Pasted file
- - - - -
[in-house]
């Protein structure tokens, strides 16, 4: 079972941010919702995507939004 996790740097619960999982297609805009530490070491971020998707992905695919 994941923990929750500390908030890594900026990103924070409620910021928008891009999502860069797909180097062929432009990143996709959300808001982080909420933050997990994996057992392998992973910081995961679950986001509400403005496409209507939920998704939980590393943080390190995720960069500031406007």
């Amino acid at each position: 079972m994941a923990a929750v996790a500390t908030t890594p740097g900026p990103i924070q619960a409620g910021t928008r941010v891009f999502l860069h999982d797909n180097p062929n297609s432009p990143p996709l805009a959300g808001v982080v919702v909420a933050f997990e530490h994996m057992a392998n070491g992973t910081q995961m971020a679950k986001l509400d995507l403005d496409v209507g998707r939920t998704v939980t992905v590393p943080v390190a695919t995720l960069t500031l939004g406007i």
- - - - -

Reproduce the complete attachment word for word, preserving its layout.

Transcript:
[in-house]
């Protein structure tokens, strides 16, 4: 079972941010919702995507939004 996790740097619960999982297609805009530490070491971020998707992905695919 994941923990929750500390908030890594900026990103924070409620910021928008891009999502860069797909180097062929432009990143996709959300808001982080909420933050997990994996057992392998992973910081995961679950986001509400403005496409209507939920998704939980590393943080390190995720960069500031406007």
């Amino acid at each position: 079972m994941a923990a929750v996790a500390t908030t890594p740097g900026p990103i924070q619960a409620g910021t928008r941010v891009f999502l860069h999982d797909n180097p062929n297609s432009p990143p996709l805009a959300g808001v982080v919702v909420a933050f997990e530490h994996m057992a392998n070491g992973t910081q995961m971020a679950k986001l509400d995507l403005d496409v209507g998707r939920t998704v939980t992905v590393p943080v390190a695919t995720l960069t500031l939004g406007i």